Situated on an island in the fens Eye is first noted in Laud Manuscript in 966AD although archaeological digs around the village have shown that people have been in the area long before that with roundhouses found to the north and south of the village. Until 1541 and the dissolution under Henry VIII, the land around Eye was owned by the Peterborough Abbey (Peterborough Cathedral).
A few quick facts about the village:
- To the east of the village is Car Dyke built by the Romans in the second century AD.
- Eyebury was a monastic manor built by the monks of Peterborough Cathedral in the 12th century.
- There has been a church here since at least 1543. The current church was built in 1846/47.
- The population in 1801 was 501, by 1901 it was 1,366 and by 2001 it was 3,779!
- The former fire station dating from 1828 still stands next to the Church. It was restored by the Parish Council in 2011.
- Brickyard’s once stood to the north of the village with a ropeway that connected them to the Dogsthorpe Pit.
- The War Memorial was erected after the First World War in memory of those that died during the conflict. A small service is held there every year on Remembrance Sunday.
- In 1947 a breach in the River Welland at Crowland caused flooding right up to the north edge of the village.
- The A47 bypass opened in October 1991.
The High Street
The front left of the photo below you can see the Manor Farm House (Now The entrance to Cleve Place and Manor Farm Community Centre). In the distance, you can see the church with a spire. The spire was removed in the 1980s due to large cracks that had appeared halfway up.
To the north of the village was Eye Green Railway Station which opened in 1866 (originally named Eye but was renamed Eye Green in 1875 to reduce confusion with Eye in Suffolk). The line was built to provide access to Wisbech which at the time was a thriving port town. From 1893 it was owned by the Midland and Great Northern Joint Railway whose lines covered East Anglia from Peterborough to Great Yarmouth.
The last passenger train travelled the line on Saturday 28 February 1959. The line completely closed in 1966 and the station was later demolished to make way for the Eye bypass. The North Norfolk Railway still runs on part of the line from Holt to Sheringham in Norfolk.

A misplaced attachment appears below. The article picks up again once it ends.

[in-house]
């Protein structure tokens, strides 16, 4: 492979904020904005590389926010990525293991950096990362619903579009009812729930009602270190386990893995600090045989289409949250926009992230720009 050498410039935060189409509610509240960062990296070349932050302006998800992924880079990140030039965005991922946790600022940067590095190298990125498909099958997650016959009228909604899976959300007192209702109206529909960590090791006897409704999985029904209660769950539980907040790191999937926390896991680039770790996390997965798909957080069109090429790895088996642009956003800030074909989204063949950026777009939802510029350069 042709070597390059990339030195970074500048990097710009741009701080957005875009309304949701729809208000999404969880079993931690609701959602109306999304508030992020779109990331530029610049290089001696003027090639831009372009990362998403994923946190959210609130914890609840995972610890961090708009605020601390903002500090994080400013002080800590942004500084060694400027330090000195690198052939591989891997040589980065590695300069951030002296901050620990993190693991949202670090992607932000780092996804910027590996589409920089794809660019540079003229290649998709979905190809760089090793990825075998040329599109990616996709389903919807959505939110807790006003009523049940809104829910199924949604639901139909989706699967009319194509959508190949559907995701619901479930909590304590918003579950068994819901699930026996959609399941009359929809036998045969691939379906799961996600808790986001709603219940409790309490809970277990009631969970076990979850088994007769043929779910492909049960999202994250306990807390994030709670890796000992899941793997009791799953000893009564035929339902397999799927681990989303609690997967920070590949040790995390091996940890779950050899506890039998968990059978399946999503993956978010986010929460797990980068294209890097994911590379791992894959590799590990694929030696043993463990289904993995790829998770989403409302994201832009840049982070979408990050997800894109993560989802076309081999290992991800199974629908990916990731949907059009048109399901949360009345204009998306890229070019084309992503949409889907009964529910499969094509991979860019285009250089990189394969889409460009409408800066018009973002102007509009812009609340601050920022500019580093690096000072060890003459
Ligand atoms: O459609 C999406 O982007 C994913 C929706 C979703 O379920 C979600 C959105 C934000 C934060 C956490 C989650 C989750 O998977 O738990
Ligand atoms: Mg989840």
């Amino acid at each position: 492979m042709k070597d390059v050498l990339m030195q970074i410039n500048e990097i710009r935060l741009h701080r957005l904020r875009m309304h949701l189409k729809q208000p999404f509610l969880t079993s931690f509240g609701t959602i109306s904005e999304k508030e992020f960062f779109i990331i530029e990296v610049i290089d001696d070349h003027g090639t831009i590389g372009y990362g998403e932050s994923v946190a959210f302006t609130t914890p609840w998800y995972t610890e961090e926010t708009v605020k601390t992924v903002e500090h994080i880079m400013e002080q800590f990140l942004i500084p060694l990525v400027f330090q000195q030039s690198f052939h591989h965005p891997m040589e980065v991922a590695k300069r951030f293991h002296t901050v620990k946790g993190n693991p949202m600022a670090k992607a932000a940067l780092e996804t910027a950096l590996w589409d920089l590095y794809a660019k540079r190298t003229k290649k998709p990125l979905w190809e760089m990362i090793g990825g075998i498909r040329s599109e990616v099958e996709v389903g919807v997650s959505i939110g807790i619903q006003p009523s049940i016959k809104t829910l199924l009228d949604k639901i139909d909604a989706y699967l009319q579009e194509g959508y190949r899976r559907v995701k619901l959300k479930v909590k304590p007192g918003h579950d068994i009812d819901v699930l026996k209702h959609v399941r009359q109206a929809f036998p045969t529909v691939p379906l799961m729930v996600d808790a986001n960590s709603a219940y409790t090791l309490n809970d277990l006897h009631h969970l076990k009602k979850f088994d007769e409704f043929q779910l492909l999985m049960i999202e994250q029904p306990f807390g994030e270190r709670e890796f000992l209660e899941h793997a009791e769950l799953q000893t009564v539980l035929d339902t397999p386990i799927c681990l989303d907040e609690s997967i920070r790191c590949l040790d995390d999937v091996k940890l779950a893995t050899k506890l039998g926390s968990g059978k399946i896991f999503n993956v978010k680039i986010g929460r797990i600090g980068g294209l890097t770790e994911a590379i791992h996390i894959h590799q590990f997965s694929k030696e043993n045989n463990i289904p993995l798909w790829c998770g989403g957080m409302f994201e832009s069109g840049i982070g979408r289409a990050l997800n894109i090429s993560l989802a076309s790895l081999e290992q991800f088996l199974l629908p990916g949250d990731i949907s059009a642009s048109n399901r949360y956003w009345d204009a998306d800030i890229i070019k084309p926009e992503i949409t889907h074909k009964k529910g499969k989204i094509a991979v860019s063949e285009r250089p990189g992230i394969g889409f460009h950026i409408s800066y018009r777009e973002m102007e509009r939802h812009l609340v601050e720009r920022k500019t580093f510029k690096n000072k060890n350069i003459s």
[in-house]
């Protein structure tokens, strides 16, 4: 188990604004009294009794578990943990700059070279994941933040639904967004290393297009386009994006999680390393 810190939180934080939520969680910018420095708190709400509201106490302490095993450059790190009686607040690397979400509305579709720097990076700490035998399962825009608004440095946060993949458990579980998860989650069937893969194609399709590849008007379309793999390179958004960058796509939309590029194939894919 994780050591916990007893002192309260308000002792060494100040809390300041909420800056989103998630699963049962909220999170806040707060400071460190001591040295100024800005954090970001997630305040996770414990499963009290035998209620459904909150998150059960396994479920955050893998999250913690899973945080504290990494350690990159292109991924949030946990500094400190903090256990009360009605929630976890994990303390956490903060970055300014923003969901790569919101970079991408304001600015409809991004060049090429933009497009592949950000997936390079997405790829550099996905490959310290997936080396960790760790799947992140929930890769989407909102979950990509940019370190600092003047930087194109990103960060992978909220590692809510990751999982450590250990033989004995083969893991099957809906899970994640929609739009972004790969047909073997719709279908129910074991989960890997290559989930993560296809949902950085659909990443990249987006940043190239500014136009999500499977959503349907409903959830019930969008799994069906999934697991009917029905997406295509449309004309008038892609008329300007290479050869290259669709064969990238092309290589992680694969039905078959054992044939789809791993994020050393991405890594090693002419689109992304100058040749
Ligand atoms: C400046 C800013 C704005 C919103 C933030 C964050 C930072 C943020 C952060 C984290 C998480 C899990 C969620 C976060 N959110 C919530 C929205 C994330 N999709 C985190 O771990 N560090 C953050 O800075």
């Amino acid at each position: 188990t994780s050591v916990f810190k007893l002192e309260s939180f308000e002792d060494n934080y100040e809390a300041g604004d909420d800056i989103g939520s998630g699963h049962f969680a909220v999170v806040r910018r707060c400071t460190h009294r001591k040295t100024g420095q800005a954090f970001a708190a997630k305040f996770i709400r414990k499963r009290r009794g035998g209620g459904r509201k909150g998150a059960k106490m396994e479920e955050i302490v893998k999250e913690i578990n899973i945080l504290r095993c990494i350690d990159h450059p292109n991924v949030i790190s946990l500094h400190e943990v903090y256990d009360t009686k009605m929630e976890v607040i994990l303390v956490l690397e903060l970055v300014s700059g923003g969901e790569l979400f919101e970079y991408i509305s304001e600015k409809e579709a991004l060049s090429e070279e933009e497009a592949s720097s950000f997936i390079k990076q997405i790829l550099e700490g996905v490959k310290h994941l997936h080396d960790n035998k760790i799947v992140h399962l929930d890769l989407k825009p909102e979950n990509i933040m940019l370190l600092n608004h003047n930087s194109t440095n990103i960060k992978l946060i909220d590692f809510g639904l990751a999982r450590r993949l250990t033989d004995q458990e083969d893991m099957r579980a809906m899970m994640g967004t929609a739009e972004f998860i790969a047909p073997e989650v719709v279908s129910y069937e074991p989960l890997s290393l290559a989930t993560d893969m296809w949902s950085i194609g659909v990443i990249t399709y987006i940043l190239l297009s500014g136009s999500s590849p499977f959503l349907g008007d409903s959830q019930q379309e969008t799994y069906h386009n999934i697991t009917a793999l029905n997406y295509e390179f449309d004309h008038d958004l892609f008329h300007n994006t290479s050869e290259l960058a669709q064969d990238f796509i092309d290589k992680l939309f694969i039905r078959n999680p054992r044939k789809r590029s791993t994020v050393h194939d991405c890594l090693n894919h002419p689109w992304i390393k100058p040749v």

Eye Tower Mill
There have been a number of mills in the village, the first recorded was built by the monks at Eyebury. All have since been demolished but Eye Tower Mill was by far the tallest, standing at over 100ft if you include the sails. It was quite rare in having eight sails. Only seven of this type were ever built in England. Heckington Windmill in Lincolnshire is the only remaining eight sail windmill in the country that is still working. The windmill eventually became derelict and fell out of use.
The Northam brickworks were just to the north of the A47 on Crowland Road. The works operated nearly 100 years almost continuously from 1897 until 1990. Clay was dug from the nearby Northam Pit and bricks were transported around the country from sidings on the railway that was just to the south. When the clay at the Northam pit (now Eye Nature Reserve) started to run low a ropeway was built to carry clay from Star pit at Dogsthorpe. By 1990 clay reserves at the Dogsthorpe pit were starting to run low and the works were closed.
Peterborough Northern Star football team was originally formed as a village side from the two brickyards, Northam in Eye and the Star brickworks in Peterborough during the early 1900s before being renamed Eye United in the 1950s. The club was renamed Peterborough Northern Star in 2005, after its original name and still continues to play under that name from the Focus Community Centre in Dogsthorpe.
If you wish to know more about the village Eye Life (1971) by the vicar at the time Philip J Randall is an excellent read.